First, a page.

Sunday, July 7, 2013

Sheep Skiing

The girl at the sheep farm gate is from Qatar. Most tourists here seemed to be from Middle East, so I ask her why she had come to Austria: "Because it is so cool, and the weather is nice." We are standing in cold rain, but I guess she prefers a change to the weather at home. But come to think of it, I too prefer cold and rainy. I am on a family vacation, and my son Janne really wanted to go skiing. (I don't know if it is genes or training, but I'm not complaining.)

But back to the sheep. We had done the usual summer skier routine, skied the glacier near Kitzsteinhorn here in Kaprun. But I wanted to do something else for my last run, with Janne already enjoying a lunch in the valley.

I wanted to ski all the way down to the station at 1976 meters. The only trouble was that there really wasn't much snow left. The ski patrol advised against it. The route looked nasty from the ski lift, and I'd have to walk quite a bit. No matter. There was a stream running through a steep gully that still had some snow left.

My route runs under the Langwiedbahn chair lift, and it turned out that I only had to take my skis off for one small part. And at the end I had to walk down maybe 100 meters and cross a few streams. But what a wonderful run! The gully was narrow, occasionally narrowing down to less than my ski's length. The snow had not been touched by other skiers for a long time. The snow was soft and it was a pleasure to ski. In the winter this route is an off-piste run called X5, The Pipeline. The only danger on this route was from accidentally falling through the snow cover to the stream. There was not much water, but it was still scary. On one point the snow fell off under me, but not enough to sink my skis in.

And on the walk down, I met my new skier friends, the sheep. They were running scared, however. I'm guessing they do not see too many skiers. And to be honest, this part of the mountain was more suited for pasture than for skiing.

Glacier Skiing

You need to take four ski lifts to reach the glacier skiing area. The slopes sit next to Kitzsteinhorn, the highest peak in the area. The skiable part is actually surprisingly large, I was expecting a tiny slope. There is about 500 meters of vertical to be skied. Many national teams train in this area, we saw teams from Austria, Switzerland, and Russia.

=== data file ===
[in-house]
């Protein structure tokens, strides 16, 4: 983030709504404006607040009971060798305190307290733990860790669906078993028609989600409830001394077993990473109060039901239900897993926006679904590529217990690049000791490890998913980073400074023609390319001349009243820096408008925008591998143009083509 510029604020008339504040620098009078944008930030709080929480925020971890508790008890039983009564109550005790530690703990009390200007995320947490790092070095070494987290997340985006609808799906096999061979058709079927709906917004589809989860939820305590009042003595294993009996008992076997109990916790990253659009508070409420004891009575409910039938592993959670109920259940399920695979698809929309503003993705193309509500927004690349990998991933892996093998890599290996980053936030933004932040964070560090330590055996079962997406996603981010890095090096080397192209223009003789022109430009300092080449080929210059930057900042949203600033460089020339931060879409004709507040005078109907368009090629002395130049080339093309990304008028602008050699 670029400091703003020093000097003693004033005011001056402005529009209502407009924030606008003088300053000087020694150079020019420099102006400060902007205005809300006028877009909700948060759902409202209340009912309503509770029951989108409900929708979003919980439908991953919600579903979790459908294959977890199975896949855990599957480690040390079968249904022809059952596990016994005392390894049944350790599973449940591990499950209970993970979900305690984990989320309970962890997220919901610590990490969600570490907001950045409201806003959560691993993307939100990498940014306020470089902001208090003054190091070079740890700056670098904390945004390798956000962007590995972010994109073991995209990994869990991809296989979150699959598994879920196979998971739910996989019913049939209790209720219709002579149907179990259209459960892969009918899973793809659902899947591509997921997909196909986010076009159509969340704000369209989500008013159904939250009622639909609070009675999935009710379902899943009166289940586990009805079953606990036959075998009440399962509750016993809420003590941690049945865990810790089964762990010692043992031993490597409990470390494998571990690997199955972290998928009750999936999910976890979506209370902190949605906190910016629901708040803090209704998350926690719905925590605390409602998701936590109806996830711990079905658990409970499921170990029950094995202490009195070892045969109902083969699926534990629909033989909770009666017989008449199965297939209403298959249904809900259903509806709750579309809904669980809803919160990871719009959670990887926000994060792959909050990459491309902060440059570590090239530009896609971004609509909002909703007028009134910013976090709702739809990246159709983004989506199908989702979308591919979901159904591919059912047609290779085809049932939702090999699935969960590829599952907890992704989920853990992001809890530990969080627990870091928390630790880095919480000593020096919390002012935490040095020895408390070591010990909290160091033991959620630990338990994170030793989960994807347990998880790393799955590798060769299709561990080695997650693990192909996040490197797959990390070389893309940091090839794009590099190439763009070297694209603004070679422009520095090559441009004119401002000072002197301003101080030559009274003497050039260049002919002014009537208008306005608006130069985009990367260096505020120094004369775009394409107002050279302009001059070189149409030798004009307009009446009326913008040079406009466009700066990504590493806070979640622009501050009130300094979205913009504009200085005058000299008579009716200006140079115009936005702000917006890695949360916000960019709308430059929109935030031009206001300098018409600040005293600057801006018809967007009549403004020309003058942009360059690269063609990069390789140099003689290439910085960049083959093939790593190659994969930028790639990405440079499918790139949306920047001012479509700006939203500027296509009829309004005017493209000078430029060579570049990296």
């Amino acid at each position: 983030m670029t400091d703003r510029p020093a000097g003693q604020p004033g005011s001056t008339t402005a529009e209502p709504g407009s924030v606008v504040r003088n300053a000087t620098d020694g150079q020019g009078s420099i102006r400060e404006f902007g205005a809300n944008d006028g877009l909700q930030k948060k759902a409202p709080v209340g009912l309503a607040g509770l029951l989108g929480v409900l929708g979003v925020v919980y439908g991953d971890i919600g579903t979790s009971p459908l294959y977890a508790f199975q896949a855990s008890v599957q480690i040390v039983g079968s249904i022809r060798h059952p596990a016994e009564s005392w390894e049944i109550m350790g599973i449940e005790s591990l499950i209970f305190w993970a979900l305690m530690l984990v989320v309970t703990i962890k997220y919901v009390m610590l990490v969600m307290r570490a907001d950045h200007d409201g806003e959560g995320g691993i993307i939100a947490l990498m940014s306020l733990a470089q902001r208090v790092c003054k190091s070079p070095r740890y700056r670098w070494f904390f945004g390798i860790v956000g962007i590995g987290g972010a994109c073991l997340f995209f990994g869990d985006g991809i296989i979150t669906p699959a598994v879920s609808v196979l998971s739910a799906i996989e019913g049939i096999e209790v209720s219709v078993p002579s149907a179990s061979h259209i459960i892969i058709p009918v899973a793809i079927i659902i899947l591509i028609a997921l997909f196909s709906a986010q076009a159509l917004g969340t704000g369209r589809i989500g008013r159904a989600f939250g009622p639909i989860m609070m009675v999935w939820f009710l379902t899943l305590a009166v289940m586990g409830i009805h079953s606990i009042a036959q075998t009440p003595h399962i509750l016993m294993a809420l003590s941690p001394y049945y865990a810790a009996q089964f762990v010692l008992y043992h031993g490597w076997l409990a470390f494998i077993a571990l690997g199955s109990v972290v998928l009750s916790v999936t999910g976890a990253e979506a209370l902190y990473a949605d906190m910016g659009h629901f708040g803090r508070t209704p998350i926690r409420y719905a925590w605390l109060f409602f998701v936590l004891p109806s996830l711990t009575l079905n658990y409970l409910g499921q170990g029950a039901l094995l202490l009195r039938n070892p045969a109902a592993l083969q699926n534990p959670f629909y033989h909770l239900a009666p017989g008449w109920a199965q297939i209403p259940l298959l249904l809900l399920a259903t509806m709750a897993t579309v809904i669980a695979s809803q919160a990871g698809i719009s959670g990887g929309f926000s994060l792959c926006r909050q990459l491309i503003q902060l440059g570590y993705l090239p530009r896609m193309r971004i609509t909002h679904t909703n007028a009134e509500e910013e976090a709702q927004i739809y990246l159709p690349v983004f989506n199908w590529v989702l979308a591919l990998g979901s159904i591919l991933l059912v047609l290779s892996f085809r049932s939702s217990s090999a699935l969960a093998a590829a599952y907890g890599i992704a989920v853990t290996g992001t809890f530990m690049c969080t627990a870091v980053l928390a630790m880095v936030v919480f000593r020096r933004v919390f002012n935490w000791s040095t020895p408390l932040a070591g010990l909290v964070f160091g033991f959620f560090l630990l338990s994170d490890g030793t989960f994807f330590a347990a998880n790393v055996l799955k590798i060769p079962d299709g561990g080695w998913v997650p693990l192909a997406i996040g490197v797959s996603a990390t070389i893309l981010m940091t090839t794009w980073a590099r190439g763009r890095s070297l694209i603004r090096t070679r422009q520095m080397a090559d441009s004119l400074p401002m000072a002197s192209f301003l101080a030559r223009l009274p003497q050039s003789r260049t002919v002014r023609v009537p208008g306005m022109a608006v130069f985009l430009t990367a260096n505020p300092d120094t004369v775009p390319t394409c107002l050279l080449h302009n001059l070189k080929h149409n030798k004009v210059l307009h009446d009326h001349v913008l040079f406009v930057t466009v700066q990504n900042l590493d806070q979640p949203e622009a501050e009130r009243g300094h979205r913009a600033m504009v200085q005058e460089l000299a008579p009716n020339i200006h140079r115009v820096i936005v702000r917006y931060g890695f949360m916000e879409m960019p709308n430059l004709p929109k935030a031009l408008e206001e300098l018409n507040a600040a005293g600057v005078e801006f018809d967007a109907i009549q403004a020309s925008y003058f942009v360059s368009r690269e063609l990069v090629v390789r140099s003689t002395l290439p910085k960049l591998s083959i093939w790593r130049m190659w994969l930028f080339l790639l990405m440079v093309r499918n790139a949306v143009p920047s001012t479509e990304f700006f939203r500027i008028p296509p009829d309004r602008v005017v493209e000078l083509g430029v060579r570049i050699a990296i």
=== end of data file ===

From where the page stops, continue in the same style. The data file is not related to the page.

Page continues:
The area feels relatively flat, however. And due to its relatively low altitude - 3000 meters - the snow seemed softer than on some of the other summer ski places that I have been to. I usually enjoy the early mornings when the slopes are still hard ice. Not that skiing soft snow is bad - I like it too. But it tends to stick to your skis and make you feel like you are falling. Particularly if you go outside the tracked area, unless it is steep enough.

Where Did the Eskimos Go?

We also found the abandoned ruins of an igloo village. But no signs of the eskimos!

I also liked the design of the restrooms:

Winter in Kaprun

In the winter the skiable area is much larger, and there are many opportunities for adventure. And danger. My previous visit was in the winter, and even if I only skied one run I found out that I had taken too big risks. I made it, but barely.

The ski lifts in Kaprun work well. I liked the Gletscherjet cabins. Floor photo of the round cabins is here:

As many people may remember, Kaprun has a train that runs through the mountain to one of the top stations, but after a catastrophic fire claimed 155 lives in November 2000, the train has not been used. The track and stations still exist, providing an eerier reminder of the tragedy. The ghost train of Kaprun. May the victims rest in peace.

Saunas... Not for Under 16

We stayed at Hotel Antonius, a very nice, medium-size hotel in the Kaprun village. Interestingly, the full board option for the whole family cost less than just having the room, so we decided to take that. Full-board included also access to their spa area - except that it wasn't for kids. Apparently the Austrians consider saunas improper for small kids. Not how we would do it in Finland...

Here's a street sign from the Kaprun village. I don't know what this is, but it certainly looks like my kind of a working group:

The glacier is well equipped with bathrooms and other facilities. Here you can choose your direction based on the seriousness of your emergency:

Our summer vacation was not entirely spent skiing, by the way. In addition to liking skiing, my son insists on visiting aviation and technology museums. We did a wonderful tour of museums in Munich, Sinsheim, Speyer, and Frankfurt. In particular, I can recommend the Sinsheim and Speyer museums as one of the best museums in the world for covering aviation. The only downside of this trip is that my ankle has gotten very sore for some reason. Maybe too much walking in the museums. Lets hope it heals soon, so that I can get back to skiing. And walking.

The following picture is from the mining demonstration in Deutsche Museum in Munich:

Photos and videos (c) 2013 by Jari Arkko

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